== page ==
TODAY   |  April 28, 2013

Amanda Knox lawyer: ‘She’s doing remarkably well’

Amanda Knox has kept a low profile since her release from Italian prison a year and a half ago, but speaks out about her ordeal in a new memoir. Her lawyer Theodore Simon told TODAY’s Lester Holt about the book and what Knox can expect from the Italian justice system.

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>>> amanda knox is speaking out at length for the first time since being released from an italian prison. she's the american exchange student found guilty of killing her roommate in italy . that guilty verdict was overturned, but italy 's highest court jumped in and ruled she could face a new trial. we'll talk to her attorney about the case in just a moment. first, michelle franzen reports on how knox is attempting to set the record straight .

>> amanda !

>> reporter: amanda knox has kept a low profile since her release from prison a year and a half ago. that, after an italian court overturned the murder convictions of knox and her then-boyfriend rafael saw cito. her roommate was brutally murdered in the small italian village. knox and her family spent four years battling the murder charges. in her new memoir, "waiting to be heard," knox is speaking out about her ordeal. writing about how prosecutors made her life in prison miserable. in an interview with "people" magazine, knox says, "i am not a murderer," and details her case and emotional journey.

>> amanda describes her ordeal as being one where her privacy was invaded, where the guards were learing and touching and in her space.

>> reporter: knox has maintained from the beginning she is not the villain or vixen prosecutors alleged. douglas preston , author of the book "the monster of florence," has spoken to knox and believes her book will offer the public a different view of knox .

>> the only time we have heard from amanda knox is when she testified in her own defense at her trial, an she's been resolutely silent, you know, since her return to america. so this is really her first time speaking about the case.

>> reporter: last month, italy 's highest court overturned knox 's and sollecito's acquittals, and now they await the possible retrial of a trial. knox says she has no plans to go back to italy for a new trial. for "today," michelle franzen , nbc news.

>>> ted simon is amanda knox 's attorney. he join us from philadelphia for the latest on her case. ted, good morning. thanks for coming on with us.

>> good morning, lester.

>> it's been quite a month for amanda knox , the reversal of her acquittal and now the book. how is she holding up? have you spoken to her recently?

>> absolutely. i speak to her quite often. she's doing remarkably well.

>> remind me now what this appeals court -- what the supreme court essentially did here. was their concern the facts of the case, the dna, the evidence? or was it more procedural?

>> good point. it was a procedural ruling. let's be clear. the supreme court simply said there should be a revision, and the supreme court is sending it back to a new appellate court jury for some further redeterminations. we don't know the extent of that yet, the motivation, the opinion has not been generated. but let's not forget. the appellate court jury that conducted a search and inquiry into this case determined, unmistakably, whether it what to do with prosecution witness testimony, prosecution physical evidence , or prosecution forensic conclusions, it concluded that it was either absent, nonexistent, unreliable, inaccurate, or simply not there. so nothing substantially has happened with regard to the evidence. there was no evidence. there is no evidence. and there never will be any evidence.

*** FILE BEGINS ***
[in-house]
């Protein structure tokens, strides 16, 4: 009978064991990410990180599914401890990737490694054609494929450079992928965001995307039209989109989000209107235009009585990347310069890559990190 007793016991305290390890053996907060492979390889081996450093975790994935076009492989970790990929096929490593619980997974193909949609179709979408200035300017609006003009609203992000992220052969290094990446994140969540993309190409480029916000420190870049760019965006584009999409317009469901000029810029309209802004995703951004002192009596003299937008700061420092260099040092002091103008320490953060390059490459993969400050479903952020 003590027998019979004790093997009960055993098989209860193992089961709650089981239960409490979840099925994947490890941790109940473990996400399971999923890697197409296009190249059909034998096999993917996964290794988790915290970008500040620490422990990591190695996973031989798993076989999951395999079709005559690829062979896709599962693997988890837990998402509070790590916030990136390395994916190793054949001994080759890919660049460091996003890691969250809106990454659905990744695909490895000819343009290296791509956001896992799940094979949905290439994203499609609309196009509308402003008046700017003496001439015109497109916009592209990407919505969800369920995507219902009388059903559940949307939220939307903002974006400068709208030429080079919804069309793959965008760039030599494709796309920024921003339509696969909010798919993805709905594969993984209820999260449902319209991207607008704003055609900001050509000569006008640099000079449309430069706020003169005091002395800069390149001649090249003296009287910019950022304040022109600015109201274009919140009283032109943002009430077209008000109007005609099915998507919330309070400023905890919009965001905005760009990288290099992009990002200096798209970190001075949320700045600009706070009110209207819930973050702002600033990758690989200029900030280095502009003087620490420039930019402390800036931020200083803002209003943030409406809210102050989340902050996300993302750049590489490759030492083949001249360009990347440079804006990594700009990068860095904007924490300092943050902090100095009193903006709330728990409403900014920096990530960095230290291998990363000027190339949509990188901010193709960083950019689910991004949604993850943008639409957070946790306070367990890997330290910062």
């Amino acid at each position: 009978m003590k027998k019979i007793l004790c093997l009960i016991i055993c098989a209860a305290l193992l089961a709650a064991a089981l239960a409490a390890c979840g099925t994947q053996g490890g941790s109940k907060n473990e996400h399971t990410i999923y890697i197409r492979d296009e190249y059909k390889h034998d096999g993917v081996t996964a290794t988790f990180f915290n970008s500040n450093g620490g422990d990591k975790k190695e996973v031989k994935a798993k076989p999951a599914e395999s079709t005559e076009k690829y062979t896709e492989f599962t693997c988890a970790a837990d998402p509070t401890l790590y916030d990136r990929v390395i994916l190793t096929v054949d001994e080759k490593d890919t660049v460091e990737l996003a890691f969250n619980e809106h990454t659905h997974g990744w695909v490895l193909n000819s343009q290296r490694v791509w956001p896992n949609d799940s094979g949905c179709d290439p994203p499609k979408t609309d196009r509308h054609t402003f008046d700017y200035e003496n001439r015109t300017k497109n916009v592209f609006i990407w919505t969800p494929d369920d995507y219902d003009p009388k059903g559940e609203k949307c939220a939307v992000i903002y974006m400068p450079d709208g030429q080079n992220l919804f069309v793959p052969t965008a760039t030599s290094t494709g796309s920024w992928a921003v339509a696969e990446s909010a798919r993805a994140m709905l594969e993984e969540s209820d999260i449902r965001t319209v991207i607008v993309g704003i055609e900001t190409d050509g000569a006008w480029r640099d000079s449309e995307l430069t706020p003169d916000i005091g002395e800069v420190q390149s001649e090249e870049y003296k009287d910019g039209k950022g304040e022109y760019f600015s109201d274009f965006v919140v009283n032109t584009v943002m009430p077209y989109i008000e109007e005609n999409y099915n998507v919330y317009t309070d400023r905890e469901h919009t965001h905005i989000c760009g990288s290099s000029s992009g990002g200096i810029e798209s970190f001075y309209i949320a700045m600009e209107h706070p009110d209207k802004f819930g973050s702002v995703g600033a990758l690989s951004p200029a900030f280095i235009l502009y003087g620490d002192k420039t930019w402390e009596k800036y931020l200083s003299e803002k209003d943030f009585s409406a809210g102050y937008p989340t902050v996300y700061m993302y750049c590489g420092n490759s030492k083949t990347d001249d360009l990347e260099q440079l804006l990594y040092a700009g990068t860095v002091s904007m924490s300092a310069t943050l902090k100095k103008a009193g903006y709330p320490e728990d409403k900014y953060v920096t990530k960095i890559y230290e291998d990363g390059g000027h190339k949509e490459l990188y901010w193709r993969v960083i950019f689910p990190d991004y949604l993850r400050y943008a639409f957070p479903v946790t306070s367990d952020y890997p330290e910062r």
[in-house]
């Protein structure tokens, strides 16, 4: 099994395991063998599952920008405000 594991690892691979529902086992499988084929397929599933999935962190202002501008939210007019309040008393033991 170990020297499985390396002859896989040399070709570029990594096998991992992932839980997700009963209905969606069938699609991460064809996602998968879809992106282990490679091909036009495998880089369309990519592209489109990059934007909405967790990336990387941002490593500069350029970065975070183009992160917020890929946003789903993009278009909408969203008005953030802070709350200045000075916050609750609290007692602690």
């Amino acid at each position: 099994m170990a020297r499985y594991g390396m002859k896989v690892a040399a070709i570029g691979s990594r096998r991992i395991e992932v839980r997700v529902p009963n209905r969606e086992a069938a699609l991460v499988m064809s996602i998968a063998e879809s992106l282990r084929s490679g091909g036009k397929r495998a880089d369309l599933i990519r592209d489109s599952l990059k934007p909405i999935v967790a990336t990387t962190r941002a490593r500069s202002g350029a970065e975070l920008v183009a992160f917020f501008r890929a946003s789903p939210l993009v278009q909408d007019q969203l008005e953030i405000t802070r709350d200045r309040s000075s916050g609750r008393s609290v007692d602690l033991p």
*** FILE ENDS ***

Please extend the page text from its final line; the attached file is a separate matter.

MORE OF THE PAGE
>> let me ask you this, though. with the book about to come out, are you at all concerned that anything she wrote -- anything she put in that book in her own defense -- might contradict something in the case and might become problematic in this process?

>> well, you know, it's an understandable question, and i'm sure everyone will carefully review this book. but i think for those that do read the book, they're going to find it thoughtful, vividly descriptive, with a healthy dose of introspection. and it's quite poignant. you know, she has the ability to take the reader into the situation, into her experience, as if they're virtually accompanying her through this nightmarish and harrowing journey.

>> and i want to ask you a question, michelle franzen in her report noted that amanda is not going to italy . is she even required to be there now for this process? and would she go back if reconvicted?

>> well, you know, i think it's -- you know, it's a fair question that people pose. but we have to look at this through the lens of the criminal justice system in italy . not the way it's conducted in the u.s. and what we know is that on this particular remand or revision, it's not legally required for her to be there. and with respect to the points raised by the prosecution, which we don't know which ones will be adopted or not, but the supreme court , as to those particular points, it's unnecessary. it doesn't involve her. so it's either not required or unnecessary. so those kind of issues are really not on the legal landscape at this point, and they're not even in the legal telescope, because they're simply not required. and we can view this as an american might look at an american case. we must look at it through the lens of the criminal justice system in italy . it's simply not required. and ultimately, there's no reason to believe that anything else will happen, but another not guilty, since there's simply no evidence and there never was any evidence. and never will be any evidence.

>> great to talk to you. thank you for coming on with us. appreciate it.